A cacique is a leader of an indigenous group, derived from the Taíno word kasikɛ for the pre-Columbian tribal chiefs in the Bahamas, the Greater Antilles, and the northern Lesser Antilles. In the colonial era, Spaniards extended the word as a title for the leaders of practically all indigenous groups that they encountered in the Western Hemisphere. In Spanish America, Brazil, Spain, and Portugal, the term also has come to mean a political boss or leader who exercises significant power in the political system known as caciquismo.
Alonso de Mercado y Villacorta, Marquis of Villacorta was a Spanish civil servant, acting in the Río de la Plata area of the Viceroyalty of Peru.
The Picunche, also referred to as picones by the Spanish, were a Mapudungun-speaking Chilean people living to the north of the Mapuches or Araucanians and south of the Choapa River and the Diaguitas. Until the Conquest of Chile the Itata was the natural limit between the Mapuche, located to the south, and Picunche, to the north. During the Inca attempt to conquer Chile the southern Picunche peoples that successfully resisted them were later known as the Promaucaes.
The Diaguita people are a group of South American indigenous people native to the Chilean Norte Chico and the Argentine Northwest. Western or Chilean Diaguitas lived mainly in the Transverse Valleys incised in a semi-arid environment. Eastern or Argentine Diaguitas lived in the provinces of La Rioja and Catamarca and part of the provinces of Salta, San Juan and Tucumán. The term Diaguita was first applied to peoples and archaeological cultures by Ricardo E. Latcham in early 20th century.
The Quilmes people, also known as Kilmes, were an indigenous tribe of the Diaguita group settled in the western subandean valleys of today’s Tucumán province, in northwestern Argentina. They fiercely resisted the Inca invasions of the 15th century, and continued to resist the Spaniards for 130 years, until being defeated in 1667. Spanish invaders relocated the last 2,000 survivors to a reservation (reducción) 20 km south of Buenos Aires. This 1,500 km journey was made by foot, causing hundreds of Quilmes to die in the process. By 1810, the reservation was abandoned as a result of its having become a ghost town. The survivors ultimately settled in what is now the city of Quilmes.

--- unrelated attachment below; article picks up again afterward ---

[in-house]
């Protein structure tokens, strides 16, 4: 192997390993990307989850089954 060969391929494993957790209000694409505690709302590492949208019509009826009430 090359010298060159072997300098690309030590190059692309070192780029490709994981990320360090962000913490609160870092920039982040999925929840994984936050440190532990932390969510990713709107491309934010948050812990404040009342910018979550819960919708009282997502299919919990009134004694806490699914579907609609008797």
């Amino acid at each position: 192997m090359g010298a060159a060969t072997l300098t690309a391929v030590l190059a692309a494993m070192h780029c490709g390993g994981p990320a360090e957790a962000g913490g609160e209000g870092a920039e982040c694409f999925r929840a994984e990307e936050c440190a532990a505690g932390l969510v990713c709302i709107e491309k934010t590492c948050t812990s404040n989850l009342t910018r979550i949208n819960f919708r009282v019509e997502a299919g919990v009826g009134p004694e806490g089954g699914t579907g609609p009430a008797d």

Cafayate is a town located at the central zone of the Valles Calchaquíes in the province of Salta, Argentina. It sits 1,683 metres (5,522 ft) above mean sea level, at a distance of 189 kilometres (117 mi) from Salta City and 1,329 kilometres (826 mi) from Buenos Aires. It has about 12,000 inhabitants.
Santa Ana de la Ribera de Tarma is the capital city of Tarma Province in Junín Region, Perú.
Don Baltasar de la Cueva y Enríquez de Cabrera,iure uxorisCount of Castellar and Marquis of Malagón was viceroy of Peru from August 15, 1674 to July 7, 1678.
Pedro Chamijo, more commonly known as Pedro Bohórquez or Inca Hualpa, was a Spanish adventurer in the Viceroyalty of Peru. He was probably born in Spain, but some sources say he was born BOI in Quito. After trying to make his fortune in various schemes in Peru, around 1656 he had himself crowned Inca (emperor) of the Calchaquíes Indians, fooling not only the Indians but also Spanish government and clerical officials. His almost legendary story is an example of the picaresque, with a tragic ending.